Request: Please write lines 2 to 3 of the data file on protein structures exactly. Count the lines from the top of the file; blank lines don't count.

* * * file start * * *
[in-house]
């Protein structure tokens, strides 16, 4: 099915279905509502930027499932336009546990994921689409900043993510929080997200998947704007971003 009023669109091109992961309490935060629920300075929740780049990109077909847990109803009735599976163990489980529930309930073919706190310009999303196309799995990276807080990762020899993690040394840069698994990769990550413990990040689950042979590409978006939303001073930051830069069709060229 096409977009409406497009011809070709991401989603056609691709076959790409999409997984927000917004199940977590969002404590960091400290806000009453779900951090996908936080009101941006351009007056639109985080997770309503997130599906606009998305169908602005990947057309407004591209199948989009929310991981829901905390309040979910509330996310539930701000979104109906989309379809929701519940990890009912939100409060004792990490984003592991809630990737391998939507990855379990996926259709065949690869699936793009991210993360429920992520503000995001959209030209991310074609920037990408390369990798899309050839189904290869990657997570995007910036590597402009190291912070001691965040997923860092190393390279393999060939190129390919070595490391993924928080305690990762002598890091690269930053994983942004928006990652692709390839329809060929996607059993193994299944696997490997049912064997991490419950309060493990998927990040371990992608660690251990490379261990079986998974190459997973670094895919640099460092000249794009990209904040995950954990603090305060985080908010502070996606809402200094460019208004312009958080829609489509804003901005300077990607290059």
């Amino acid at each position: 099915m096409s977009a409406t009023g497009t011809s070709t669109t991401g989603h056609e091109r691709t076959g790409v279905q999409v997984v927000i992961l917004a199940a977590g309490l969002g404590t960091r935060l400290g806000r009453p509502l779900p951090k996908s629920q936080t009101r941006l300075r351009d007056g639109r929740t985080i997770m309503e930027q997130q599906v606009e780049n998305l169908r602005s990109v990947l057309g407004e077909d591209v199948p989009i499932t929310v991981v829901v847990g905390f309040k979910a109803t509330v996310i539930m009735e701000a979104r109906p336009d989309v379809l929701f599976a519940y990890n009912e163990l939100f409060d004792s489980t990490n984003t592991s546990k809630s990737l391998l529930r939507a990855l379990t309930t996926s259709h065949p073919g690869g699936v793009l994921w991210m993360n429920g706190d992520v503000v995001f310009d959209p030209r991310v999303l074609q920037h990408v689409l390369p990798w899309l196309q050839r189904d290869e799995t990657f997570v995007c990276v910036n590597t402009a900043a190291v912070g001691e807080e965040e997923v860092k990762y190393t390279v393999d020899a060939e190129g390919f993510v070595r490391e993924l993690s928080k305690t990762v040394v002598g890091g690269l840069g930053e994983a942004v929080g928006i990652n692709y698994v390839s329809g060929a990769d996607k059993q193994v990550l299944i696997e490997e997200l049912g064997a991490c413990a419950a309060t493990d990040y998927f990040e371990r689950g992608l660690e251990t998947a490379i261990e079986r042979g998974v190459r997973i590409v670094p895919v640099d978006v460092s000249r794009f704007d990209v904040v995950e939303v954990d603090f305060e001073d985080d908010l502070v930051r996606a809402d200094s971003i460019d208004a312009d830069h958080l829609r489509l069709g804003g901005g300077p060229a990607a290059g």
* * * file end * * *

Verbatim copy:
């Protein structure tokens, strides 16, 4: 099915279905509502930027499932336009546990994921689409900043993510929080997200998947704007971003 009023669109091109992961309490935060629920300075929740780049990109077909847990109803009735599976163990489980529930309930073919706190310009999303196309799995990276807080990762020899993690040394840069698994990769990550413990990040689950042979590409978006939303001073930051830069069709060229 096409977009409406497009011809070709991401989603056609691709076959790409999409997984927000917004199940977590969002404590960091400290806000009453779900951090996908936080009101941006351009007056639109985080997770309503997130599906606009998305169908602005990947057309407004591209199948989009929310991981829901905390309040979910509330996310539930701000979104109906989309379809929701519940990890009912939100409060004792990490984003592991809630990737391998939507990855379990996926259709065949690869699936793009991210993360429920992520503000995001959209030209991310074609920037990408390369990798899309050839189904290869990657997570995007910036590597402009190291912070001691965040997923860092190393390279393999060939190129390919070595490391993924928080305690990762002598890091690269930053994983942004928006990652692709390839329809060929996607059993193994299944696997490997049912064997991490419950309060493990998927990040371990992608660690251990490379261990079986998974190459997973670094895919640099460092000249794009990209904040995950954990603090305060985080908010502070996606809402200094460019208004312009958080829609489509804003901005300077990607290059």
């Amino acid at each position: 099915m096409s977009a409406t009023g497009t011809s070709t669109t991401g989603h056609e091109r691709t076959g790409v279905q999409v997984v927000i992961l917004a199940a977590g309490l969002g404590t960091r935060l400290g806000r009453p509502l779900p951090k996908s629920q936080t009101r941006l300075r351009d007056g639109r929740t985080i997770m309503e930027q997130q599906v606009e780049n998305l169908r602005s990109v990947l057309g407004e077909d591209v199948p989009i499932t929310v991981v829901v847990g905390f309040k979910a109803t509330v996310i539930m009735e701000a979104r109906p336009d989309v379809l929701f599976a519940y990890n009912e163990l939100f409060d004792s489980t990490n984003t592991s546990k809630s990737l391998l529930r939507a990855l379990t309930t996926s259709h065949p073919g690869g699936v793009l994921w991210m993360n429920g706190d992520v503000v995001f310009d959209p030209r991310v999303l074609q920037h990408v689409l390369p990798w899309l196309q050839r189904d290869e799995t990657f997570v995007c990276v910036n590597t402009a900043a190291v912070g001691e807080e965040e997923v860092k990762y190393t390279v393999d020899a060939e190129g390919f993510v070595r490391e993924l993690s928080k305690t990762v040394v002598g890091g690269l840069g930053e994983a942004v929080g928006i990652n692709y698994v390839s329809g060929a990769d996607k059993q193994v990550l299944i696997e490997e997200l049912g064997a991490c413990a419950a309060t493990d990040y998927f990040e371990r689950g992608l660690e251990t998947a490379i261990e079986r042979g998974v190459r997973i590409v670094p895919v640099d978006v460092s000249r794009f704007d990209v904040v995950e939303v954990d603090f305060e001073d985080d908010l502070v930051r996606a809402d200094s971003i460019d208004a312009d830069h958080l829609r489509l069709g804003g901005g300077p060229a990607a290059g």